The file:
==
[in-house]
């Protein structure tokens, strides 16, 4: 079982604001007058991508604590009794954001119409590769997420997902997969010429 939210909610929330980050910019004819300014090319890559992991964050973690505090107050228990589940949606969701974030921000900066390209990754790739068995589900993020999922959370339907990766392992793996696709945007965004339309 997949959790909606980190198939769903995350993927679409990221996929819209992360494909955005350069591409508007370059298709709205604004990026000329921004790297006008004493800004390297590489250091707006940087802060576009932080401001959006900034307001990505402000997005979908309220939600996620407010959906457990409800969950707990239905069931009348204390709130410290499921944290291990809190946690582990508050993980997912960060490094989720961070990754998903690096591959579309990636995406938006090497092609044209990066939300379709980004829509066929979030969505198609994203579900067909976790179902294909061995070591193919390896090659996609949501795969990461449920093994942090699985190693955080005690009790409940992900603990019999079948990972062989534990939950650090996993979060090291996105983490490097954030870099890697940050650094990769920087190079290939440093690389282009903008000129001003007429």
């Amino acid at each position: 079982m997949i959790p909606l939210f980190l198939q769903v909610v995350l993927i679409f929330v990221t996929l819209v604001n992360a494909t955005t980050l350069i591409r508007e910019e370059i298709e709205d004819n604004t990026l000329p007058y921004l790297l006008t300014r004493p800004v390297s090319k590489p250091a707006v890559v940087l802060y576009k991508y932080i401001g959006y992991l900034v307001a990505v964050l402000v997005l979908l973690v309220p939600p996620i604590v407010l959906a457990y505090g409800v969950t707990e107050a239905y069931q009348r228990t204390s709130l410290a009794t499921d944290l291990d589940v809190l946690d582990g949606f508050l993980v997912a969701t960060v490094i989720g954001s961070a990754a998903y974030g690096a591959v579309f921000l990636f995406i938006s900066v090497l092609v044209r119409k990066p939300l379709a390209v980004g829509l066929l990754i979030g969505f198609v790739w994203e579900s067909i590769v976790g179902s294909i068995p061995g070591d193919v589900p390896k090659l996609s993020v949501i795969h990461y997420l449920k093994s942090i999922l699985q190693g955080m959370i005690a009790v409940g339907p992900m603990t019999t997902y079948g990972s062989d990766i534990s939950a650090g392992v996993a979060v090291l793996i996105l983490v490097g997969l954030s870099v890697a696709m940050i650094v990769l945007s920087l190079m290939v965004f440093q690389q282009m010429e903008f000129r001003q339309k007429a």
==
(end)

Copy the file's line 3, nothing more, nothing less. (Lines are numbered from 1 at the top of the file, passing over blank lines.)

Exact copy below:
């Amino acid at each position: 079982m997949i959790p909606l939210f980190l198939q769903v909610v995350l993927i679409f929330v990221t996929l819209v604001n992360a494909t955005t980050l350069i591409r508007e910019e370059i298709e709205d004819n604004t990026l000329p007058y921004l790297l006008t300014r004493p800004v390297s090319k590489p250091a707006v890559v940087l802060y576009k991508y932080i401001g959006y992991l900034v307001a990505v964050l402000v997005l979908l973690v309220p939600p996620i604590v407010l959906a457990y505090g409800v969950t707990e107050a239905y069931q009348r228990t204390s709130l410290a009794t499921d944290l291990d589940v809190l946690d582990g949606f508050l993980v997912a969701t960060v490094i989720g954001s961070a990754a998903y974030g690096a591959v579309f921000l990636f995406i938006s900066v090497l092609v044209r119409k990066p939300l379709a390209v980004g829509l066929l990754i979030g969505f198609v790739w994203e579900s067909i590769v976790g179902s294909i068995p061995g070591d193919v589900p390896k090659l996609s993020v949501i795969h990461y997420l449920k093994s942090i999922l699985q190693g955080m959370i005690a009790v409940g339907p992900m603990t019999t997902y079948g990972s062989d990766i534990s939950a650090g392992v996993a979060v090291l793996i996105l983490v490097g997969l954030s870099v890697a696709m940050i650094v990769l945007s920087l190079m290939v965004f440093q690389q282009m010429e903008f000129r001003q339309k007429a």